Building Plans for Additions & Alterations
Building Plans for Additions & Alterations are required for any construction on your existing structure.
Copy of existing building plans, together with plans showing the proposed additions and alterations are required when applying for approval.
Sometimes people only discover that there are no plans years after they have bought a property.
Other times people find at the point of sale that a house they are buying does not have plans.
Whose is responsibility to have plans drawn up retrospectively? The current Owner is responsible for the records of their dwelling.
If changes have been done without Council approval and the property subsequently sold, it may result in a legal action.
A lack of approved Building Plans for Additions & Alterations will cause complications when buying and selling developed properties.
I would like to do additions and alterations to my existing dwelling,
how do I get plans for it?
Before embarking on additions and / or alterations, a site analysis needs to be undertaken by the Architect or Draughtsman.
When doing a site analysis, several factors need to be investigated before the drawing process even begins.
The first step is for the client to obtain a copy of their Title Deeds.
They can be obtained from the bank which or from a registered Estate Agents, having access to the Deeds Office.
A zoning certificates, indicating which town planning scheme the property is subject to and any Restrictive clauses.
Zoning certificates will indicate:
- Stand size.
- Building line restrictions on the road front and side boundaries
- Servitude lines.
- Permissible coverage allowed and permissible FAR (aka Floor Area Ratio)
- Parking space required
- Height restrictions for the area as defined by the Town Planning Scheme.
A SG diagram (aka Surveyor General diagram) showing:
- Roads and their names.
- Neighbouring stands, stand numbers.
- Boundary lengths and stand orientation relative to North.
- Sewer servitude or any other servitude that affect the property.
Copies of the existing approved structures plans.
Most local authorities have archived microfiche copies of these plans and related documentation when the file was first opened.
However microfiche copies are usually of such poor quality, that at times copies of these plans are illegible.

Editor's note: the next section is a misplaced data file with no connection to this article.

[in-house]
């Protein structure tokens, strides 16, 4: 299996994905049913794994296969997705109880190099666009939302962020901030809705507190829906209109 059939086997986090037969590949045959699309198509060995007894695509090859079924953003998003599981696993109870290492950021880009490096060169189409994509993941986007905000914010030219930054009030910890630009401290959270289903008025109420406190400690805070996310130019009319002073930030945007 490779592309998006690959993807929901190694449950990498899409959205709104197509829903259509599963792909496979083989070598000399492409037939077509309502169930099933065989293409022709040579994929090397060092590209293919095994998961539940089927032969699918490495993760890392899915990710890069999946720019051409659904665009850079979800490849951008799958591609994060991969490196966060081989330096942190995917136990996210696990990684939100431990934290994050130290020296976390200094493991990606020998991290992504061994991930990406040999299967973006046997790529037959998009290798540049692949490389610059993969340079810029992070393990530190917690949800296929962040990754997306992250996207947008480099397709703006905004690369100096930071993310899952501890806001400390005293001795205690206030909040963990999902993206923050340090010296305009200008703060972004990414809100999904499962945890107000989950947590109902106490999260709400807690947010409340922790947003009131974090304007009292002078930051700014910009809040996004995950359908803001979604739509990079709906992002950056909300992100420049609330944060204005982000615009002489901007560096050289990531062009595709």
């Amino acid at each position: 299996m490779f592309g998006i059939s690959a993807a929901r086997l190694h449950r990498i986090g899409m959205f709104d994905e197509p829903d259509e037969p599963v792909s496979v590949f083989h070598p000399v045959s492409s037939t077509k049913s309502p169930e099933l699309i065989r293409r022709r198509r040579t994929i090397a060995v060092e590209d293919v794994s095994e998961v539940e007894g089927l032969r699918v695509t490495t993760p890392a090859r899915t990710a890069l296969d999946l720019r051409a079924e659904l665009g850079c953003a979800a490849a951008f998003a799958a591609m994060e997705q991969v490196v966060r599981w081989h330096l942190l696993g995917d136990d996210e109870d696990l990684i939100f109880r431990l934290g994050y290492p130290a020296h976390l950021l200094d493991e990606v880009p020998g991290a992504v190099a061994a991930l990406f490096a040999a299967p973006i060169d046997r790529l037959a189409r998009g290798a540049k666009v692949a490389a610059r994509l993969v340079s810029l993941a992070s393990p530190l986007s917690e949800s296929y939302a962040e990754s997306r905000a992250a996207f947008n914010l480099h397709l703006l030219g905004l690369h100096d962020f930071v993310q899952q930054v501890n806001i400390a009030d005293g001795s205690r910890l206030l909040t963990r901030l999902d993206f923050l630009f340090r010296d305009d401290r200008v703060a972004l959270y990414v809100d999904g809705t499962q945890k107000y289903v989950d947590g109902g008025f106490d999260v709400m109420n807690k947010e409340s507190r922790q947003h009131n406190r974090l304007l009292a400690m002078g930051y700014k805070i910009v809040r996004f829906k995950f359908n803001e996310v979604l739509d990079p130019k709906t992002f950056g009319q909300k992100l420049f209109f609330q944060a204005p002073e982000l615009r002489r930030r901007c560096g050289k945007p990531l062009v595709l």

In this case, the Architect or Draughtsman may have to measurement on-site in order to confirm the structures size.
Prior to starting any sketch plans, the Architect or Draughtsman will then analyse the data together with the client’s brief.
STAGE 1 – Sketch plans:
After the site analysis, the Owner has been informed if the proposed additions and/or alterations will be supported by Council.
If all is in order, the Owner instructs the Architect or Draughtsman to proceed with STAGE 1 (sketch plans)
Owners must scrutinize the sketch plans to verify that they are happy with the room sizes.
We change the sketch plans requested by the Owner, to facilitate a smooth transition to STAGES 2 & 3.
STAGE 2 & 3 – Final design
At this stage the Owner has accepted the sizes and position of the proposed addition and/or alterations.
During STAGE 2 & 3 we extruded a 3-D model, so the Owner may visualize the scale of the project.
Showing proposed changes in relationship to the existing structure.
STAGE 4.2 – Working drawings
Once the Owner is satisfied with STAGE 2 & 3, they then sign off the Final design.
STAGE 4.2 Construction plans and related documentation for the local authority is prepared.
How can a virtual 3-D model of my proposed additions and alterations help me?
We use 3-D models extensively during the designing process.
It aids the Architect and Draughtsman to visualize the aesthetic of a building.